In January 2017, the company launched Coursera for Governments & Nonprofits. Coursera has announced partnerships with the Institute for Veterans & Military Families (IVMF) in the United States and entities in Egypt, Mongolia, Singapore, Malaysia, Pakistan, and Kazakhstan.[26] In June 2017, Jeff Maggioncalda became the CEO of Coursera.[27][28][29]


  1. ^ " Site Info". Alexa Internet. Retrieved 2017-09-07. 
  2. ^ "Coursera’s new skill search could do for learning what Netflix did for TV". ”TechCrunch”. Retrieved 24 March 2017. 
  3. ^ "Company Overview of Coursera, Inc.". ”Bloomberg”. Retrieved 24 March 2017. 
  4. ^ "Education for the Modern Era: Transform Your Financial Life with Online Classes from Coursera and 149 of the World’s Best Universities". “”. 27 February 2017. Retrieved 24 March 2017. 
  5. ^ Tamar Lewin (17 July 2012). "Universities Reshaping Education on the Web". ”NewYorkTimes”. Retrieved 24 March 2017. 
  6. ^ NPR Staff (30 September 2012). "Online Education Grows Up, And For Now, It's Free Listen·18:14". ”NPR”. Retrieved 24 March 2017. 
  7. ^ Staff (August 2012). "Teaching the World: Daphne Koller and Coursera". ”IEEE”. Retrieved 24 March 2017. 
  8. ^ Waters, Audrey (18 April 2012). "Coursera, the Other Stanford MOOC Startup, Officially Launches with More Poetry Classes, Fewer Robo-Graders". ”Hacked Education”. Retrieved 24 March 2017. 
  9. ^ "Coursera". ”Hacked Education”. 24 March 2014. Retrieved 24 March 2017. 
  10. ^ Heim, Anna (4 October 2014). "September in Latin America: All the tech news you shouldn’t miss from the past month". ”The Next Web”. Retrieved 24 March 2017. 
  11. ^ Staff (19 August 2016). "New IoT and Embedded Systems courses launched on Coursera". ”eCampusNews”. Retrieved 24 March 2017. 
  12. ^ Dasgupta, Brinda (9 June 2016). "Coursera and ISB launch series of investment management courses". ”Econonomic Times of India”. Retrieved 24 March 2017. 
  13. ^ Fairhead, Harry Connolly (12 October 2016). "Online Training For IoT Development". ”I-Programmer”. Retrieved 24 March 2017.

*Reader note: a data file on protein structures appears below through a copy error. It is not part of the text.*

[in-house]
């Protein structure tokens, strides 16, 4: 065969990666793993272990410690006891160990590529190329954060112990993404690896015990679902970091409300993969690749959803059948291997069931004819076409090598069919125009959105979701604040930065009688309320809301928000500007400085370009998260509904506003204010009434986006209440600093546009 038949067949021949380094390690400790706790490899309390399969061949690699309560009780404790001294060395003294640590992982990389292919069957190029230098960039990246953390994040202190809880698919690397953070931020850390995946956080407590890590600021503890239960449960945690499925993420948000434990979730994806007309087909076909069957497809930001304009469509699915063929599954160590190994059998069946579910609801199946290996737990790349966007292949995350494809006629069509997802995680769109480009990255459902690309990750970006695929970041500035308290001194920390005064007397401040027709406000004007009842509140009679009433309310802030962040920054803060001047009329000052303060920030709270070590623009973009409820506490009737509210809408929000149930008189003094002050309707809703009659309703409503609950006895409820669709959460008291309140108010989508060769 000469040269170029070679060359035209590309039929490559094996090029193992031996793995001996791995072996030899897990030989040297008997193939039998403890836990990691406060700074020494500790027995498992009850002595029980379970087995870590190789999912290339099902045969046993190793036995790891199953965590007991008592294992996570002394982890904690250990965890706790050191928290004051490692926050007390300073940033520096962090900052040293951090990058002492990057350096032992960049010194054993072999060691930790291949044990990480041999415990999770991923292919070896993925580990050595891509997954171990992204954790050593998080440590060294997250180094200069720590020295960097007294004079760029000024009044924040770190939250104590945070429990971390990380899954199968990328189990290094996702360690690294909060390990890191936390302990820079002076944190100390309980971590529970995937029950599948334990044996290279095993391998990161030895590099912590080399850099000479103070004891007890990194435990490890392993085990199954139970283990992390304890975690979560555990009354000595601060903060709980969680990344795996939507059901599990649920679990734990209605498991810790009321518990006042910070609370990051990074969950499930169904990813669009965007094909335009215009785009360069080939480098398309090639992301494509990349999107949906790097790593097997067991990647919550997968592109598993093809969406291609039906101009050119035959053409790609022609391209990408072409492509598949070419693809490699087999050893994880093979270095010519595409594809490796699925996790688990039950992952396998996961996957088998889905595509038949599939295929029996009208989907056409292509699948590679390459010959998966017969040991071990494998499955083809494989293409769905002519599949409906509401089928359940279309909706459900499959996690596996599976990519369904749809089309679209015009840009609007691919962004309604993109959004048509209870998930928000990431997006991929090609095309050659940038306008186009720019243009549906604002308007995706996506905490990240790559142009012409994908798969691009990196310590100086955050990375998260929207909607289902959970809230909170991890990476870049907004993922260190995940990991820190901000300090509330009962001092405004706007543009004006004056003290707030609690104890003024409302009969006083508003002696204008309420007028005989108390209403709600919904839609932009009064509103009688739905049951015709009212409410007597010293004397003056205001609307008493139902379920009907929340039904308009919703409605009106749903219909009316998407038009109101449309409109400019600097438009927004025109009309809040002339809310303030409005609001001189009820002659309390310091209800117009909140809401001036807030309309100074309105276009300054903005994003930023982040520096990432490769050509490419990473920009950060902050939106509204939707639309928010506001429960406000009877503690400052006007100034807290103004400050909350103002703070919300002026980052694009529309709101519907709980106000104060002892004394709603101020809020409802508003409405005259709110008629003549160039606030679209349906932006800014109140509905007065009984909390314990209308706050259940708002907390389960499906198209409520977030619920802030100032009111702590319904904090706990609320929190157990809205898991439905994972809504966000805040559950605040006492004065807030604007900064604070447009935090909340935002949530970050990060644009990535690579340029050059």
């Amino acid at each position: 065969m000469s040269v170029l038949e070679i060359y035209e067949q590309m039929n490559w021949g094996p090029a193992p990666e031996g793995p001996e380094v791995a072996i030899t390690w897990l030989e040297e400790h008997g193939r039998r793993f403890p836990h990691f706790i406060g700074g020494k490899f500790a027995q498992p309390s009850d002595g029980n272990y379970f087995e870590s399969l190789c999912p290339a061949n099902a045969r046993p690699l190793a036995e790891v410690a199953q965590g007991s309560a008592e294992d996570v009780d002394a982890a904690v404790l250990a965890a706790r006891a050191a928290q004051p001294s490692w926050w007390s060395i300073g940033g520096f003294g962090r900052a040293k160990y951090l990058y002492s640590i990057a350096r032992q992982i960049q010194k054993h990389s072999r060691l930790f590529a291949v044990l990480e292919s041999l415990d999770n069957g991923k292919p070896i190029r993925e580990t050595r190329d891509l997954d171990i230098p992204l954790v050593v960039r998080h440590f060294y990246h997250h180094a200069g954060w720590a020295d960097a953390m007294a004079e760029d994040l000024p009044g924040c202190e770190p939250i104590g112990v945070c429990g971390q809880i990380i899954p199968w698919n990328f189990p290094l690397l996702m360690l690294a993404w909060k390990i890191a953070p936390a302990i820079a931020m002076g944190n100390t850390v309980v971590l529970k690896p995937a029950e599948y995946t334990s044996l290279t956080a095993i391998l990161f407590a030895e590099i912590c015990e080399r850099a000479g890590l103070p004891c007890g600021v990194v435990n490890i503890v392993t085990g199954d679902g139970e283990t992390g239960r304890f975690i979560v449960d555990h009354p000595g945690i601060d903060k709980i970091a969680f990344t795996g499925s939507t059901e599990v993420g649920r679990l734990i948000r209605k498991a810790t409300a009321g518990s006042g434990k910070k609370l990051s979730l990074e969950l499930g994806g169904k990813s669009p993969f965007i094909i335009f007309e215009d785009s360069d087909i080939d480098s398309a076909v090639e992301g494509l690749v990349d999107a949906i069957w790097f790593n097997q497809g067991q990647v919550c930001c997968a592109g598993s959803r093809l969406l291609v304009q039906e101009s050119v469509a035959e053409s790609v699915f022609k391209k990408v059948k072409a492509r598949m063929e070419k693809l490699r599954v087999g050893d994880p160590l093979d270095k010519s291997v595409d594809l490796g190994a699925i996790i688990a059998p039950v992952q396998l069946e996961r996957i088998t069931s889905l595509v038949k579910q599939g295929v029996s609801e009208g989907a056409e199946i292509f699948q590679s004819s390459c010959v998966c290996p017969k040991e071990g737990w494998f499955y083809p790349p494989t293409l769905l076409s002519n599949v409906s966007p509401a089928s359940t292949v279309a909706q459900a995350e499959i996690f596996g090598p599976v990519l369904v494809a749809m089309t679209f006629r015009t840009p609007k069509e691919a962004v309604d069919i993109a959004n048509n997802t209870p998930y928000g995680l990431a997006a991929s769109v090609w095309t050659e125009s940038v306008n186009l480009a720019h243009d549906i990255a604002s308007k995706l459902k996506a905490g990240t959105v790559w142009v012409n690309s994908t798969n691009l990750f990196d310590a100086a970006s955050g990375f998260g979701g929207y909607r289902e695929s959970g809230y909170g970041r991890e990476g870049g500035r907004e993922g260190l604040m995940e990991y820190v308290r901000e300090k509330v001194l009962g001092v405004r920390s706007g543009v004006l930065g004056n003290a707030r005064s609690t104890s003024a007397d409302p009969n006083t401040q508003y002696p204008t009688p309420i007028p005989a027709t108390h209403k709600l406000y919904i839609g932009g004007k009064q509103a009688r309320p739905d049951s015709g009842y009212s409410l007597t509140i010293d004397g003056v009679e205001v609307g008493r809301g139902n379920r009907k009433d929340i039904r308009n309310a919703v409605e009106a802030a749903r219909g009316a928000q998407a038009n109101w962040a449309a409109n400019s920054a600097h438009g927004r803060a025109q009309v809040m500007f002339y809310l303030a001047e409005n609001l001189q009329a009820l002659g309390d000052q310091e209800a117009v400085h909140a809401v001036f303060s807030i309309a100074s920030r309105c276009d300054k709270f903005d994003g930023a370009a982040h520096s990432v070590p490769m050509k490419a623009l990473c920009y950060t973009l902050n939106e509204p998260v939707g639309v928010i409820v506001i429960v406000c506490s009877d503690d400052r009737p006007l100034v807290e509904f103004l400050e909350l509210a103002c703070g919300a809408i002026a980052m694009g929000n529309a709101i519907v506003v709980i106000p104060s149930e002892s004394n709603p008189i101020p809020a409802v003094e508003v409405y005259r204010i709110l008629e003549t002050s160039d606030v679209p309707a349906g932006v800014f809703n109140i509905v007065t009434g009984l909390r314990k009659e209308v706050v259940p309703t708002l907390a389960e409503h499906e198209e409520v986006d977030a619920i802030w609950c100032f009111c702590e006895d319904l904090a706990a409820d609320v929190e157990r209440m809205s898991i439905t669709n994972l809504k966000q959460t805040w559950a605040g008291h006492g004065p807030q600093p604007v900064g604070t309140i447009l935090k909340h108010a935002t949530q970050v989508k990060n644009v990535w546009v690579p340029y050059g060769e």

14. ^ Martell, Bess Connolly (22 February 2016). "School of Music launches ‘Music and Social Action’ Coursera course". ”Yale News”. Retrieved 8 March 2017. 
  15. ^ DQIndia Online (17 August 2016). "Coursera partners with U.S. Department of State and University of Pennsylvania". ”DataQuest”. Retrieved 24 March 2017. 
  16. ^ Kamenetz, Anya (2012-08-08). "How Coursera, A Free Online Education Service, Will School Us All | Fast Company | Business + Innovation". Fast Company. Retrieved 2014-04-19. 
  17. ^ . ”Coursera” Retrieved 26 August 2017.  Missing or empty |title= (help)
  18. ^ "Education for the Modern Era: Transform Your Financial Life with Online Classes from Coursera and 149 of the World’s Best Universities". “”. 27 February 2017. Retrieved 24 March 2017. 
  19. ^ Heussner, Ki Mae (12 September 2013). "Coursera hits $1M in revenue through verified certificates". ”Gigaom”. Retrieved 24 March 2017. 
  20. ^ Fain, Paul (9 January 2013). "Paying for Proof". Inside Higher Ed. Retrieved 24 March 2017. 
  21. ^ Staff (9 January 2013). "Coursera: CNBC Distruptor". CNBC. Retrieved 24 March 2017. 
  22. ^ Staff (25 January 2016). "Coursera to Charge Fees for Previously Free Courses". “EdSurge”. Retrieved 24 March 2017. 
  23. ^ Staff (20 June 2016). "IIE to Connect Refugee Students with Online Courses through New Coursera for Refugees Program". ”Institute of International Education”. Retrieved 24 March 2017. 
  24. ^ Sawers, Paul (31 August 2016). "Coursera for Business launches to tap the billion-dollar corporate e-learning market". ”VentureBeat”. Retrieved 24 March 2017. 
  25. ^ Kuchler, Hannah (31 October 2016). "Education start-up Coursera shifts to monthly subscriptions". ”Financial Times”. Retrieved 24 March 2017. 
  26. ^ Sawers, Paul (24 January 2017). "Coursera for governments and nonprofits launches to ‘close the growing skills gap’". ”VentureBeat”. Retrieved 24 March 2017. 
  27. ^ Korn, Melissa (2017-06-13). "Coursera Names Financial Engines Ex-CEO Jeff Maggioncalda as New Leader". Wall Street Journal. ISSN 0099-9660. Retrieved 2017-06-15. 
  28. ^ "Coursera gets a new CEO: former Financial Engines CEO Jeff Maggioncalda replaces Rick Levin". VentureBeat. 2017-06-13. Retrieved 2017-06-15. 
  29. ^ "". Retrieved 2017-06-15.  External link in |title= (help)

External links[edit]